LOVE AT FIRST FIGHT (2015) review
written by: Thomas Cailley and Clause Le Pape
produced by: Pierre Guyard
directed by: Thomas Cailley
runtime: 98 min.
U.S. release date: May 29, 2015 (limited release)
For its U.S. release, it would’ve been more interesting for “Love at First Fight” to have gone with it’s French title “Le Combatants”, or “The Fighters”. It would’ve been more accurate too. I’d definitely check out a rom-com from France with such a title. I’m more intrigued in contentious relations than I am romantic ones, but then again I also trust independent rom-coms from Europe to offer something with a little more originality than I would any movie from the States in that genre. That’s what director/co-writer Thomas Cailley manages to do with his directorial feature debut.
Cailley’s film takes place in a modern-day coastal town in France and is centered around Arnaud (Kévin Azaïs) and Madeleine (Adèle Haenel, also currently in “In the Name of My Daughter”), two very different twentysomethings that do indeed fight the first time they meet. A physical fight that is, during a self-defense demonstration on a beach, provided by the French army, who happen to be cruising the coasts for young recruits. It’s a brief tussle that ends in Arnaud biting Madeleine. That’ll leave a mark (and form a connection to its punny title). Not just a physical one, but an indelible one that finds these two strangers meeting again through coincidence and slowly (not Arnaud’s choice) acknowledging an attraction.
Neither of them have a firm grasp on their future plans, let alone their summer plans, although Madeleine’s obsession with preparing for the apocalypse has her more occupied than Arnaud. His only obligations are to continue to work with his older brother, Manu (Antoine Laurent), as they run their recently deceased father’s woodcutting business. That’s how Arnaud meets Madeleine again, building a shed near her parent’s swimming pool. He shows an interest in her – at first because of her looks – then because he feels sorry for biting her and then on account of how committed she is to preparing for the end of the world.
That’s right, for unknown reasons, Cailley and co-writer, Claude Le Pape, have written the brooding and somewhat off-putting character of Madeleine as one who is obsessed in preparing her mind and body to survive. Dropping out of college where she focused on “economic modeling”, Madeleine runs, swims and commits herseld to self-defense, both physically and psychologically. Much of the comedy of the film relies on her behavior: her afternoon snack consists of a whole sardine pureed into a nasty-looking drink. Nevertheless, she’s an intriguing person to study on-screen, mainly due to Haenel’s intense expressions, poised body language and how she has Madeleine slowly peel back layers that have the character see how difficult she’s being with Arnaud, who clearly likes her.
Since Arnaud really has nothing going on, apart from hanging with his equally aimless pals, he soon takes on Madeleine’s interests. He offers her a lift on his motorcycle to the next town over where the recruiters have moved on to in order for Madeleine to enlist in a 2-week boot camp survival course. In a rom-com from a U.S. studio, this is the opportunity for these two characters to move forward in their inevitable romance, but Cailley and Le Pape consider a more natural route. On the way back, the two find an abandoned garage to wait out a rainstorm, which provides them a moment to connect. If we followed standard rom-com conventions, here is where the two would kiss, but instead we find them practicing punches on each other. Except that Arnaud doesn’t hit girls, just like he said during the initial encounter, something Madeleine reminds him of “I know. You bite.”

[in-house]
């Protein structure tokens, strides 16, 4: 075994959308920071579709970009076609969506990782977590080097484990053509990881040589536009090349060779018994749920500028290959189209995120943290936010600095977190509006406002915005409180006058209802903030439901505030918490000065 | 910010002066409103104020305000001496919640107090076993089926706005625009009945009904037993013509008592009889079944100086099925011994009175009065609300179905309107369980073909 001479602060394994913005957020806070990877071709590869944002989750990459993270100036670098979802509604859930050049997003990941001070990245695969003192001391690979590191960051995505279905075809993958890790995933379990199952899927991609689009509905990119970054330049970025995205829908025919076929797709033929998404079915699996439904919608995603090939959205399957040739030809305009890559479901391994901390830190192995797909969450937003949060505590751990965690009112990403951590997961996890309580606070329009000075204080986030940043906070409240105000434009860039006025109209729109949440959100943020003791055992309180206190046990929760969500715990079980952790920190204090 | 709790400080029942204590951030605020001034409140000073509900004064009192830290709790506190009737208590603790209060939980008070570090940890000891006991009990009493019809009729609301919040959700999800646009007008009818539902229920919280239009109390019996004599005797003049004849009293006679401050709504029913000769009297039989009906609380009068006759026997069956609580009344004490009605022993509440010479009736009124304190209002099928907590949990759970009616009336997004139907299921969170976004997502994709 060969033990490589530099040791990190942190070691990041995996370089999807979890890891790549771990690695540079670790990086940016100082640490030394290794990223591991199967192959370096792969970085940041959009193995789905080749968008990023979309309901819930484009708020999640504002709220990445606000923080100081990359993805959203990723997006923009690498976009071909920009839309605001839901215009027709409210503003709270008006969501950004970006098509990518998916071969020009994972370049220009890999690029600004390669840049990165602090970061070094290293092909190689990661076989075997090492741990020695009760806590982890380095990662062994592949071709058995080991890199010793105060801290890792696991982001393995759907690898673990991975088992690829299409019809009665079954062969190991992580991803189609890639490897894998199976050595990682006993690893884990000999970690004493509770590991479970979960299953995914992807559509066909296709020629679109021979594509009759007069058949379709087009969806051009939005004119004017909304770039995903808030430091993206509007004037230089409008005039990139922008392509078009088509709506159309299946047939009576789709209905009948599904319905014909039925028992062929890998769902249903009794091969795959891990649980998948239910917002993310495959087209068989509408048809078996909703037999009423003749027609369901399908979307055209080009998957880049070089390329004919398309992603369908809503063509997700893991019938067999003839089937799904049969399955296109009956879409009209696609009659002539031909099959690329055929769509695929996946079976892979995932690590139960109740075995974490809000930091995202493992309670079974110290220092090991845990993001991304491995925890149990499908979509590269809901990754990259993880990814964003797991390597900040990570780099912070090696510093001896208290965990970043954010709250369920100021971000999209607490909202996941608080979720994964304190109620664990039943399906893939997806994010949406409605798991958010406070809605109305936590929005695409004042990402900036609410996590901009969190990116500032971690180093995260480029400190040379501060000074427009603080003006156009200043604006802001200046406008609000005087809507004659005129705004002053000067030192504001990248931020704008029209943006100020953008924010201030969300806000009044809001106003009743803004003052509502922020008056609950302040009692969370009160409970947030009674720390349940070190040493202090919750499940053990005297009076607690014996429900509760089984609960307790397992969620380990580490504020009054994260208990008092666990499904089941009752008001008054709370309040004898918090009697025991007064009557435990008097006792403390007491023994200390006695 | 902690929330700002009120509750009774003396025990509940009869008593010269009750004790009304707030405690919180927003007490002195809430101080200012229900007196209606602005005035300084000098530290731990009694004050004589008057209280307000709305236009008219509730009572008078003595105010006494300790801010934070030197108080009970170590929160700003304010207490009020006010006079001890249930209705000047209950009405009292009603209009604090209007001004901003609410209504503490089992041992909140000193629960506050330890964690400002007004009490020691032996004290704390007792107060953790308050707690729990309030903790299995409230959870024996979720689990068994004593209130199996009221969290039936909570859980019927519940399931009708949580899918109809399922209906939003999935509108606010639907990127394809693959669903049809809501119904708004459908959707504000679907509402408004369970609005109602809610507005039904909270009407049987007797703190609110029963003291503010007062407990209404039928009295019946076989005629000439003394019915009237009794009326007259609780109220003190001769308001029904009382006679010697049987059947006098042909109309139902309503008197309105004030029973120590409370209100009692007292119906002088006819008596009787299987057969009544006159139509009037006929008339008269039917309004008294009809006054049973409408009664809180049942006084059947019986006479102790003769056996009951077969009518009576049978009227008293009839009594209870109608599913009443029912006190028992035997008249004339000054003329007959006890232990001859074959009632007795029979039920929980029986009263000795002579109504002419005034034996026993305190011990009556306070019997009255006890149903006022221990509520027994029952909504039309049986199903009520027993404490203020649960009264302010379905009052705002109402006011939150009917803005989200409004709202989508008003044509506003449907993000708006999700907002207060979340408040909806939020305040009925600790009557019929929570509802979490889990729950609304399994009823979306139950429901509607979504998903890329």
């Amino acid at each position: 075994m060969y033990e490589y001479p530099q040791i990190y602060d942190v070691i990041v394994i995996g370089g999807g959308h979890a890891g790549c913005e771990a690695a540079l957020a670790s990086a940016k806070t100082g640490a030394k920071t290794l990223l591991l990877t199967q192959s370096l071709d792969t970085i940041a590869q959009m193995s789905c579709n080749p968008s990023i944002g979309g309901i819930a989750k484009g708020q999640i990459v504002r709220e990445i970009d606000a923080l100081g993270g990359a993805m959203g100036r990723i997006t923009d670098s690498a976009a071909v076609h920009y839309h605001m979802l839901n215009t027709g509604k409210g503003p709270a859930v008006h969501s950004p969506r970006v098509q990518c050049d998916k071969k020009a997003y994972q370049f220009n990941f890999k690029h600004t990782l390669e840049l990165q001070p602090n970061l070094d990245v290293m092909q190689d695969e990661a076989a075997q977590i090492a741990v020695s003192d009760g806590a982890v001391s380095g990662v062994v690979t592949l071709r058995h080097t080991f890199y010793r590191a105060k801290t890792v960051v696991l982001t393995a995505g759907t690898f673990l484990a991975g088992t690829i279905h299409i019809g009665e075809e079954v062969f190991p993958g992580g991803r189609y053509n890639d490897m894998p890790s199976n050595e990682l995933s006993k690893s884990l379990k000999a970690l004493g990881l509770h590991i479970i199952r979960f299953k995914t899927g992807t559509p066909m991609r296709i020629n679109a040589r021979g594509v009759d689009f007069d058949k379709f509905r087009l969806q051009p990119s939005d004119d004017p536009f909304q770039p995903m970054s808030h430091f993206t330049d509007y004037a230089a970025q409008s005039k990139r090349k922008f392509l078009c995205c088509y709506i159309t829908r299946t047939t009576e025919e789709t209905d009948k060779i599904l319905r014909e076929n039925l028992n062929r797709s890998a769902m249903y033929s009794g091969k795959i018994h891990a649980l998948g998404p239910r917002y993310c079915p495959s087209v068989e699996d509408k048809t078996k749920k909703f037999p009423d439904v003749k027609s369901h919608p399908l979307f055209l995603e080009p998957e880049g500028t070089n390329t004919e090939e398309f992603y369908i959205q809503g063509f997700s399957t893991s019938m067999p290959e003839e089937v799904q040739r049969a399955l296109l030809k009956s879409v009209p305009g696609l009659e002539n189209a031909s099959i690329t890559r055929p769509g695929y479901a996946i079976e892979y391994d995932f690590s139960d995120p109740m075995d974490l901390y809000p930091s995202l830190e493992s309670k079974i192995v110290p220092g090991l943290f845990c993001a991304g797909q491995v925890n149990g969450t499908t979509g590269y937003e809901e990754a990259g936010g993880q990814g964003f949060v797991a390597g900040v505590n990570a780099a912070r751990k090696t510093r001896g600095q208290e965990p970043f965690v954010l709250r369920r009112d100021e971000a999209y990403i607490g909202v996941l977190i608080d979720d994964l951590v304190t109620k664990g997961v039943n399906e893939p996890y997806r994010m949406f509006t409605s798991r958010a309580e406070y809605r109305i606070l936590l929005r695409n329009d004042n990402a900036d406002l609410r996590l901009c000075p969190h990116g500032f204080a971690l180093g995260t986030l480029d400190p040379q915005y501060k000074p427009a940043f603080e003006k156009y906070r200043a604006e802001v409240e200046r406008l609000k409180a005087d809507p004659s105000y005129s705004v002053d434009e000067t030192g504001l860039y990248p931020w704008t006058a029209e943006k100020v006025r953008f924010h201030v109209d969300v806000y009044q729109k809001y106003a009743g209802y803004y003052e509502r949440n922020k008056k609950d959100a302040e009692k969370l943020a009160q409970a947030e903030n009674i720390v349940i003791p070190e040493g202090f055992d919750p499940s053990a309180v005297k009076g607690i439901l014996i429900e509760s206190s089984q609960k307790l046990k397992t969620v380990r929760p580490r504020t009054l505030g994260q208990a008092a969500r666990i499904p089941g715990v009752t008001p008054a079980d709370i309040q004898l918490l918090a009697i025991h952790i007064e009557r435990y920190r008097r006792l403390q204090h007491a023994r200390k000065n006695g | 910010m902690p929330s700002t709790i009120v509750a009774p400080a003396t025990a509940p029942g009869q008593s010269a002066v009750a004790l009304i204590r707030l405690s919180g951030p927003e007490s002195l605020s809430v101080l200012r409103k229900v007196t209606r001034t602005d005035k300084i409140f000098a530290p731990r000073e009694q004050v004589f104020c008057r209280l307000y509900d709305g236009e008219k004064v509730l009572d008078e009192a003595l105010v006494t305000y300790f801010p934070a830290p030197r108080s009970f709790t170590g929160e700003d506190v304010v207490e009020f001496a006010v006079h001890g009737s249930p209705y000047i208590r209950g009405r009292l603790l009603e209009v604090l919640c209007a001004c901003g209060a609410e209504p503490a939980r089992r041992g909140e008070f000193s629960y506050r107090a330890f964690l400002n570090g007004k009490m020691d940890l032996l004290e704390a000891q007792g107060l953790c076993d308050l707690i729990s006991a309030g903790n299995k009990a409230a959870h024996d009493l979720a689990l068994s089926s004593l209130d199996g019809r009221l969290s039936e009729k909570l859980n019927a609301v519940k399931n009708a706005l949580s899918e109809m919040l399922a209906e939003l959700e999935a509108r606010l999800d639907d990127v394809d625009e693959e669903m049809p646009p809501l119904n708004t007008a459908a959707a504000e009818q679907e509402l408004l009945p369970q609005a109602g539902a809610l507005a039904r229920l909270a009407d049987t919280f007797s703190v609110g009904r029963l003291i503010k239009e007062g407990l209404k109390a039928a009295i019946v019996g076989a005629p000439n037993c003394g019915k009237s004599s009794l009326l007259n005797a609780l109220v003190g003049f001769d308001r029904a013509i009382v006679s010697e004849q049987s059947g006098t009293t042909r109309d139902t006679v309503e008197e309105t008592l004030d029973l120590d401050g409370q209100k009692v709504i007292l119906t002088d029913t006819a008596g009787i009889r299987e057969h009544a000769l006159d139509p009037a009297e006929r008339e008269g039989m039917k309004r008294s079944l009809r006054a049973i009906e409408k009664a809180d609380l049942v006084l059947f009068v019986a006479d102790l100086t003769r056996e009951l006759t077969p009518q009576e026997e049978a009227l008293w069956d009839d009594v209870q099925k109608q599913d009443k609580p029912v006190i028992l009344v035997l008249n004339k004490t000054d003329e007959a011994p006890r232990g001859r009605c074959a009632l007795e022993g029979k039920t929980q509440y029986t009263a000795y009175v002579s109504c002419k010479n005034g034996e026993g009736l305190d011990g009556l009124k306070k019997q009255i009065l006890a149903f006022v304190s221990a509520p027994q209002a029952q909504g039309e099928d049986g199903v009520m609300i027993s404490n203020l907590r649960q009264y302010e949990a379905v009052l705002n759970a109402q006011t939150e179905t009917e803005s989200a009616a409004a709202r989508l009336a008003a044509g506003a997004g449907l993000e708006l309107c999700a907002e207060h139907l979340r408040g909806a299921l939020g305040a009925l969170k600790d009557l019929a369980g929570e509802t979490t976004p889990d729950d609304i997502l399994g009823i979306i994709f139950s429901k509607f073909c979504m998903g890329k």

With a little help from Arnaud, Madeleine is accepted into the 2-week program and much to his family’s surprise, he winds up following in her footsteps. That doesn’t last long though. Arnaud actually does well, fitting in as a natural leader in a structured environment of peers, earning the respect of the drill sergeants in charge. The contradictory Madeleine experiences the exact opposite, disappointed that the course has luxuries like cafeteria food instead of roughing in the woods. The two leave their regimen, spurred by their own fallout and inevitably wind up on their own in the wilderness with limited resources.
Eventually, they make the most of it, with Arnaud fastening a shelter and Madeleine laying traps around the parameter. Away from anyone else, Madeleine finally lets her guard down and actually has a good time, offering her trust and affection to the patient and kind Arnaud. However, a local forest fire threatens the two would-be warriors and then soon find themselves wondering if Madeleine’s predictions have come to pass, putting their survival skills to the test.
The highlight of the film is watching Azaïs and Haenel portray this bickering yet attractive mismatched duo. The ginger-haired Azaïs, with his chiseled cheeks and observant eyes compliment Haenel’s piercing stares and tightly-wound stance. Watching the two as their characters figure themselves and each other out is an absorbing draw for the audience, especially since at no time do you really care if they hook up. Regardless, interest and curiosity build as the film slowly works its way to a satisfactory development.
Unsurprisingly, “Love at First Fight” has been making it’s rounds on the film festival circuit since it’s debut at Cannes in 2014 and that’s exactly what the film feels like – one of those easy-going, pleasurable viewing experiences at a film festival, introducing you to filmmakers and actors you have likely never heard of. It’s already received various nominations and awards and is currently getting a limited theatrical release in the U.S. and it’s good timing too, offering a nice art-house alternative to all the multiplex blockbusters that saturate the current season.